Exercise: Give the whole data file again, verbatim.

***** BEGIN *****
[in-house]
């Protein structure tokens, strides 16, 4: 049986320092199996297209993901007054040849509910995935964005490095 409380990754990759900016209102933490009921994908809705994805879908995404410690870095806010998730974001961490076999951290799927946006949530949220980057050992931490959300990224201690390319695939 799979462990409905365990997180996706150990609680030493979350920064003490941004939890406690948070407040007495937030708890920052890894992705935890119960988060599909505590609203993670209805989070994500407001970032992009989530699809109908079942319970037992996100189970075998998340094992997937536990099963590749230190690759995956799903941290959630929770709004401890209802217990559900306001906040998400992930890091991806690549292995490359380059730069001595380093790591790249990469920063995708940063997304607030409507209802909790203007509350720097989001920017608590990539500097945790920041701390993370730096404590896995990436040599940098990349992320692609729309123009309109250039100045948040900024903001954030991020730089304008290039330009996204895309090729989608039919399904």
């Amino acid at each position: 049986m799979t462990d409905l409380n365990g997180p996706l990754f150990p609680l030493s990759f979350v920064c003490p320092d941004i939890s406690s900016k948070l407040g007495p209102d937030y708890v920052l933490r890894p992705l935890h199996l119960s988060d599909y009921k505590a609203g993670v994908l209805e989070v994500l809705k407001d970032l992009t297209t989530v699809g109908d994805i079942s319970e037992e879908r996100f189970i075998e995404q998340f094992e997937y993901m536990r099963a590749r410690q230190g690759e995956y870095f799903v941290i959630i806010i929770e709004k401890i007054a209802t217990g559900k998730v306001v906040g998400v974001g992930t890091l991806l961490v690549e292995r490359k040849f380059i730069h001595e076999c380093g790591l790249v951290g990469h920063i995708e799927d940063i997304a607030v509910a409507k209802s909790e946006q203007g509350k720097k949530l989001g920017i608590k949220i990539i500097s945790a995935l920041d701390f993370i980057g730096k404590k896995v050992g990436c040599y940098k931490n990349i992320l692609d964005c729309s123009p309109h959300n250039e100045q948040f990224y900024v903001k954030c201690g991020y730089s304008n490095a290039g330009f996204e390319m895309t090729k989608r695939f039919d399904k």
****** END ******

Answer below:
[in-house]
């Protein structure tokens, strides 16, 4: 049986320092199996297209993901007054040849509910995935964005490095 409380990754990759900016209102933490009921994908809705994805879908995404410690870095806010998730974001961490076999951290799927946006949530949220980057050992931490959300990224201690390319695939 799979462990409905365990997180996706150990609680030493979350920064003490941004939890406690948070407040007495937030708890920052890894992705935890119960988060599909505590609203993670209805989070994500407001970032992009989530699809109908079942319970037992996100189970075998998340094992997937536990099963590749230190690759995956799903941290959630929770709004401890209802217990559900306001906040998400992930890091991806690549292995490359380059730069001595380093790591790249990469920063995708940063997304607030409507209802909790203007509350720097989001920017608590990539500097945790920041701390993370730096404590896995990436040599940098990349992320692609729309123009309109250039100045948040900024903001954030991020730089304008290039330009996204895309090729989608039919399904």
């Amino acid at each position: 049986m799979t462990d409905l409380n365990g997180p996706l990754f150990p609680l030493s990759f979350v920064c003490p320092d941004i939890s406690s900016k948070l407040g007495p209102d937030y708890v920052l933490r890894p992705l935890h199996l119960s988060d599909y009921k505590a609203g993670v994908l209805e989070v994500l809705k407001d970032l992009t297209t989530v699809g109908d994805i079942s319970e037992e879908r996100f189970i075998e995404q998340f094992e997937y993901m536990r099963a590749r410690q230190g690759e995956y870095f799903v941290i959630i806010i929770e709004k401890i007054a209802t217990g559900k998730v306001v906040g998400v974001g992930t890091l991806l961490v690549e292995r490359k040849f380059i730069h001595e076999c380093g790591l790249v951290g990469h920063i995708e799927d940063i997304a607030v509910a409507k209802s909790e946006q203007g509350k720097k949530l989001g920017i608590k949220i990539i500097s945790a995935l920041d701390f993370i980057g730096k404590k896995v050992g990436c040599y940098k931490n990349i992320l692609d964005c729309s123009p309109h959300n250039e100045q948040f990224y900024v903001k954030c201690g991020y730089s304008n490095a290039g330009f996204e390319m895309t090729k989608r695939f039919d399904k």